Close vote leads to Democratic co-candidacy in S.D. House district

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ANADARKO, Okla. – Through the night of June 3 and into the early morning hours of June 4, the returns for South Dakota’s House District 27 showed Kevin Killer in third place out of a four-candidate race.

However, Killer said he felt confident throughout the early returns because of the hard work done by both himself and his handful of staff members in the area of Shannon County, S.D., which makes up a large part of the Pine Ridge reservation.

When all results came in, Killer had first place with 919 votes and 30.59 percent of the vote; second place went to Ed Iron Cloud III, with 914 votes and 30.43 percent of the vote. But there was no declared runoff between these two Oglala Lakota tribal citizens. Instead, in a historic moment in this state representative district, both Killer and Iron Cloud are at press time co-Democratic candidates going into the November general election.

Killer said that he felt good about sharing the ticket with Iron Cloud because there were two Native candidates.

“At first, I was really relieved that the whole process was over. I felt good, because we worked really hard. We also worked hard on making sure we got Natives to vote and registering people. It was celebratory for me, I guess. It felt like we did a good job.”

In addition to campaigning in Shannon County, Killer also said that the voter turnout for Bennett and Jackson counties was also successful. Throughout the district, he has been campaigning for both Native and non-Native votes to hear the concerns of potential future constituents.

A large part of Killer’s work has also been fundraising and thanking his volunteers and contributors. When Indian Country Today contacted Killer for a phone interview, he was driving back to Pine Ridge from a fundraiser in Rapid City, S.D. At press time, his “limited campaign staff” was scheduling a dinner and campaign rally for supporters.

Killer’s platform includes creating job opportunities, expanding opportunities for health care, higher salaries for teachers in public education, and creating wind energy and other alternative energy incentives within South Dakota. Another one of Killer’s issues during the campaign includes making the recognition of tribal IDs more widely accepted in areas of business throughout the state.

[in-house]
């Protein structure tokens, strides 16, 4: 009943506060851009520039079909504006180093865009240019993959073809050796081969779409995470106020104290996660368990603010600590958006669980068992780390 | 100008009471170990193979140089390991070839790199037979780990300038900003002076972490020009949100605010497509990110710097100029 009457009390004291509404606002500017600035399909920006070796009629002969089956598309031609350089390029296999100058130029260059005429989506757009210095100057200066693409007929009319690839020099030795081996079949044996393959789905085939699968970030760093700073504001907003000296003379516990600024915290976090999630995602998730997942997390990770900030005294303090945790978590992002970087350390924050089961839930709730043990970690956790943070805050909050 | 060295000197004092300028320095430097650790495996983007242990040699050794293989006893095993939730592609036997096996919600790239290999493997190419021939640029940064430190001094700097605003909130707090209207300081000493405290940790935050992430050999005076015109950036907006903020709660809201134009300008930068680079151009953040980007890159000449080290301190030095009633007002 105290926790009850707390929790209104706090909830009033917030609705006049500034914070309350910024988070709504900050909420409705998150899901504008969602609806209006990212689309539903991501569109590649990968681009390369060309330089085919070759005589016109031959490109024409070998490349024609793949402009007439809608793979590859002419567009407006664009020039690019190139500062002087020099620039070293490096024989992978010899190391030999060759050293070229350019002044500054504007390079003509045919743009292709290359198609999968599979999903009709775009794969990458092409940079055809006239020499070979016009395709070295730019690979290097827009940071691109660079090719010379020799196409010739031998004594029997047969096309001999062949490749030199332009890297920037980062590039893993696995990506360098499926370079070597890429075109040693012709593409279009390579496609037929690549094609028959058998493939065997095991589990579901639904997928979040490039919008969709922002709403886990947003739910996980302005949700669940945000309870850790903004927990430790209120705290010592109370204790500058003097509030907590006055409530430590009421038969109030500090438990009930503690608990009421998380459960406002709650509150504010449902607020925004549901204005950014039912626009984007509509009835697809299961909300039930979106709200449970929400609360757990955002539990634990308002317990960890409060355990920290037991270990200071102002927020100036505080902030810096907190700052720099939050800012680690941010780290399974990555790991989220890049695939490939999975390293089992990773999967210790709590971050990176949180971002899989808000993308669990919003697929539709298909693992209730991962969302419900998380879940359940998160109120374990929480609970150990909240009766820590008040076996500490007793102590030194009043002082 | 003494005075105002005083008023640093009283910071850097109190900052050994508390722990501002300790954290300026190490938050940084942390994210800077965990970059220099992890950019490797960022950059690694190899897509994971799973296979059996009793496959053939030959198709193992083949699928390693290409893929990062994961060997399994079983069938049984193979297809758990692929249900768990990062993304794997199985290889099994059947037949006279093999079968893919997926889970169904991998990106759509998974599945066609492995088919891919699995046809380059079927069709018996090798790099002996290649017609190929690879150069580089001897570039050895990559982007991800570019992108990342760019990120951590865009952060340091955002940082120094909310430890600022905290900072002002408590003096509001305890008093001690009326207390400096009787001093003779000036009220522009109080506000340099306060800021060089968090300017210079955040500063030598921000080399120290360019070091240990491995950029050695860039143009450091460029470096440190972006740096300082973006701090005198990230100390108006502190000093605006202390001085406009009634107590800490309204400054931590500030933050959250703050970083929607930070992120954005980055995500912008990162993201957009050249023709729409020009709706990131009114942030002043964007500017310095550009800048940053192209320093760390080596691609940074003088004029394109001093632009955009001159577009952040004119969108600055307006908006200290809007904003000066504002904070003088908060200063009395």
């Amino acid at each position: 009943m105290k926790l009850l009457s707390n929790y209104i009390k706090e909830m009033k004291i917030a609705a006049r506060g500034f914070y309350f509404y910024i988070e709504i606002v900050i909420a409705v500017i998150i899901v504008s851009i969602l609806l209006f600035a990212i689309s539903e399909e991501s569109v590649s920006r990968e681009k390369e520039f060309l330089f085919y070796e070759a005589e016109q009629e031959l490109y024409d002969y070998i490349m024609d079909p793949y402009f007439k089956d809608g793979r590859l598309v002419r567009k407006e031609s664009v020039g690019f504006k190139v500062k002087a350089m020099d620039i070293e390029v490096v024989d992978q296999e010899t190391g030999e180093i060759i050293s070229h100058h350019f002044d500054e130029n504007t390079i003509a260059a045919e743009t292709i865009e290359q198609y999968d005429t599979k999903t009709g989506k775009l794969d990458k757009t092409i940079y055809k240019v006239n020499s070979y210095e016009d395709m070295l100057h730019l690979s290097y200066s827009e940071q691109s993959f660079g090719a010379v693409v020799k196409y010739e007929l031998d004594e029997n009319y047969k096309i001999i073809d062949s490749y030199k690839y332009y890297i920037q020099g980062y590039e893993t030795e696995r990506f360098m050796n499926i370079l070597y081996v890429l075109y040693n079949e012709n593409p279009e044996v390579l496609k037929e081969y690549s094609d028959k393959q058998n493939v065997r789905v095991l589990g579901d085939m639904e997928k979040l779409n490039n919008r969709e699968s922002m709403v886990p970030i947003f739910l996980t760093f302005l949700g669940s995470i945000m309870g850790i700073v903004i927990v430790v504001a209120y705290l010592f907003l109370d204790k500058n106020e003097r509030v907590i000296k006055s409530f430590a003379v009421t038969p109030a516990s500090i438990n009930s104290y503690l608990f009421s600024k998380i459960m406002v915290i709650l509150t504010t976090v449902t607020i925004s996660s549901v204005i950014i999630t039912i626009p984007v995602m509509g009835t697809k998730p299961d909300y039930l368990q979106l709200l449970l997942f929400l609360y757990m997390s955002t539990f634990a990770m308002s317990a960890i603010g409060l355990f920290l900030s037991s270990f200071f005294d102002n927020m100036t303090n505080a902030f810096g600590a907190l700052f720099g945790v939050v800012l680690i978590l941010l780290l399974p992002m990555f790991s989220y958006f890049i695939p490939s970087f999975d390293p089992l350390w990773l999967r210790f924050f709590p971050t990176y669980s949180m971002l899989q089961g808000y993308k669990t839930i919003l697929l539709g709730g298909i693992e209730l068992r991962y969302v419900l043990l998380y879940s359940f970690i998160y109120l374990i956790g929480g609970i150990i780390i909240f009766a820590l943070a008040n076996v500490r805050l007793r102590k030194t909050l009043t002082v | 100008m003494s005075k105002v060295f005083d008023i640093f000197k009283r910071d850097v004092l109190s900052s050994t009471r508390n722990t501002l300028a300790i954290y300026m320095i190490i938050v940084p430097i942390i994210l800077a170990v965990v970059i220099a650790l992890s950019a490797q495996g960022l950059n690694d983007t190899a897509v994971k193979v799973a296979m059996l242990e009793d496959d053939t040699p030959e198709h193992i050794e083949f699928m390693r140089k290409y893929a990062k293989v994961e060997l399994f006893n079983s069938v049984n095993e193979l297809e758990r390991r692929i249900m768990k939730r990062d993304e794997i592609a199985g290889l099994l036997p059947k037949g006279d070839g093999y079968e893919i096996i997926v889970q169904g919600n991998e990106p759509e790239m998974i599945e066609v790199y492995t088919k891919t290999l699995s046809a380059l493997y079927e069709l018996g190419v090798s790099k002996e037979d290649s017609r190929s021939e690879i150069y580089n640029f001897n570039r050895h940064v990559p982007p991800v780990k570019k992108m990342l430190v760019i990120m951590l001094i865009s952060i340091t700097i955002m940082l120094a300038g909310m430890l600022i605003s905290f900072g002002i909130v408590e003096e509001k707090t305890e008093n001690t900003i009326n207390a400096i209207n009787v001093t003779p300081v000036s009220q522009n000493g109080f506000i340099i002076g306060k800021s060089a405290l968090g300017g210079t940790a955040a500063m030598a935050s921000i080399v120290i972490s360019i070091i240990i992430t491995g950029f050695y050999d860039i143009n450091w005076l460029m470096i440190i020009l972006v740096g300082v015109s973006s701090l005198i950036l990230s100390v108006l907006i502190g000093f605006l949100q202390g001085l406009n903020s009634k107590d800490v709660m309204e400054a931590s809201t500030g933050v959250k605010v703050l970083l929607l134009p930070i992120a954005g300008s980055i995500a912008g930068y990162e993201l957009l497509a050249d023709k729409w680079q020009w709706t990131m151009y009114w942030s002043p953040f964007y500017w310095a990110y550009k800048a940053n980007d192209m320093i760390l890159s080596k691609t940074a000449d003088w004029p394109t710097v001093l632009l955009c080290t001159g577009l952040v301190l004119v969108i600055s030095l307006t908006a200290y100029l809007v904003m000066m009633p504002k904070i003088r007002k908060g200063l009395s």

“One of the ironic things is that you can take a tribal ID and open up an account, but you can’t pick up a money order,” he said. “To me, that’s really unfair to people who can’t afford to pay for a state ID and, in our case, we don’t even have a county office to go to even get IDs except once a week.”

Killer said that, if elected, he wants to find ways to create better relations between South Dakota tribes and the state government, especially in regards to Indian gaming and the creation of what Killer refers to as “market-driven compacts.”

One attribute that he sees as an advantage is his relatively young age. At age 29, the senior at Oglala Lakota College and employee of the Oglala Sioux Tribe’s burial assistance program has gained political experience on the campaigns of fellow Democrats Tom Daschle and Stephanie Herseth Sandlin and has also served as the national president of the Young People For fellowship program.

“I bring a young person’s perspective. Also, growing up in two different places like Denver and Pine Ridge, I bring that perspective of living in the city and some of the issues that go along with that, versus coming back to a rural community and having that perspective. Family and friends in [Pine Ridge] really helped me know the issues better.”

Killer said that a large part of the Pine Ridge reservation population is under 18, and as a candidate and potential elected official, he wants to reach out to these future voters in the district’s communities.

“It’s not about me. It’s about them, ensuring that they have a better future.”